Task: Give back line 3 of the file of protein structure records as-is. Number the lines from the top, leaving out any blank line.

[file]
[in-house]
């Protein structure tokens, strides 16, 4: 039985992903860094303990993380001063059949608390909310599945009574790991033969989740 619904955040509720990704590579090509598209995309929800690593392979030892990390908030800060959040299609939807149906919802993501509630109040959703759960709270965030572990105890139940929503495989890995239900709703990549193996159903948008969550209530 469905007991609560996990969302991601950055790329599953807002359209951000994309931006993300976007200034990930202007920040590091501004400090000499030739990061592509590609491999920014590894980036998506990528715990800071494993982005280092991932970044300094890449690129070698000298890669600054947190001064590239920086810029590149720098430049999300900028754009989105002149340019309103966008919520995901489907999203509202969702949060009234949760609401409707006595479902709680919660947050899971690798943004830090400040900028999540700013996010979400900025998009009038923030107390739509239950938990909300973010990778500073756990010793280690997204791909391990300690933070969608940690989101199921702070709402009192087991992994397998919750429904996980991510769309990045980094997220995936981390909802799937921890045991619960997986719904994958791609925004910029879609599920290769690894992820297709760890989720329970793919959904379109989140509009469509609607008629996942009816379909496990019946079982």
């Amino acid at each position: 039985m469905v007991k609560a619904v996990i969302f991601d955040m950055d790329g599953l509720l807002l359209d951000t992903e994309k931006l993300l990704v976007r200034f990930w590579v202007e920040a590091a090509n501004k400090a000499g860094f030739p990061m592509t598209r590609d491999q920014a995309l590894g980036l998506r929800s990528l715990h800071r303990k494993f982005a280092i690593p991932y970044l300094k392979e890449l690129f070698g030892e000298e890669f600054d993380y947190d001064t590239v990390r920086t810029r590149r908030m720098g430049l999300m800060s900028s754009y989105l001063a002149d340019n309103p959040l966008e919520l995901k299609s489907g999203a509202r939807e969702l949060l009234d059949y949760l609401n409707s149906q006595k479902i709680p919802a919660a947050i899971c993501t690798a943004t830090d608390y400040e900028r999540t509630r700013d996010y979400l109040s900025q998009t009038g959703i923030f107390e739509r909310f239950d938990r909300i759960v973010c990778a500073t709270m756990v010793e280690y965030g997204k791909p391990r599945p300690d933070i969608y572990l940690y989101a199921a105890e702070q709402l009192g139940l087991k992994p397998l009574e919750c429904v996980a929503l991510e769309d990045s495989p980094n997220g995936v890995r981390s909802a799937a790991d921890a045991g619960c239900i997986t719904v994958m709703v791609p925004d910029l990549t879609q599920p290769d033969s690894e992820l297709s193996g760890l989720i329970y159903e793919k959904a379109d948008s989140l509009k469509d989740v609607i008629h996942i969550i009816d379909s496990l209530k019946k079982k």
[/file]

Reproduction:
């Amino acid at each position: 039985m469905v007991k609560a619904v996990i969302f991601d955040m950055d790329g599953l509720l807002l359209d951000t992903e994309k931006l993300l990704v976007r200034f990930w590579v202007e920040a590091a090509n501004k400090a000499g860094f030739p990061m592509t598209r590609d491999q920014a995309l590894g980036l998506r929800s990528l715990h800071r303990k494993f982005a280092i690593p991932y970044l300094k392979e890449l690129f070698g030892e000298e890669f600054d993380y947190d001064t590239v990390r920086t810029r590149r908030m720098g430049l999300m800060s900028s754009y989105l001063a002149d340019n309103p959040l966008e919520l995901k299609s489907g999203a509202r939807e969702l949060l009234d059949y949760l609401n409707s149906q006595k479902i709680p919802a919660a947050i899971c993501t690798a943004t830090d608390y400040e900028r999540t509630r700013d996010y979400l109040s900025q998009t009038g959703i923030f107390e739509r909310f239950d938990r909300i759960v973010c990778a500073t709270m756990v010793e280690y965030g997204k791909p391990r599945p300690d933070i969608y572990l940690y989101a199921a105890e702070q709402l009192g139940l087991k992994p397998l009574e919750c429904v996980a929503l991510e769309d990045s495989p980094n997220g995936v890995r981390s909802a799937a790991d921890a045991g619960c239900i997986t719904v994958m709703v791609p925004d910029l990549t879609q599920p290769d033969s690894e992820l297709s193996g760890l989720i329970y159903e793919k959904a379109d948008s989140l509009k469509d989740v609607i008629h996942i969550i009816d379909s496990l209530k019946k079982k």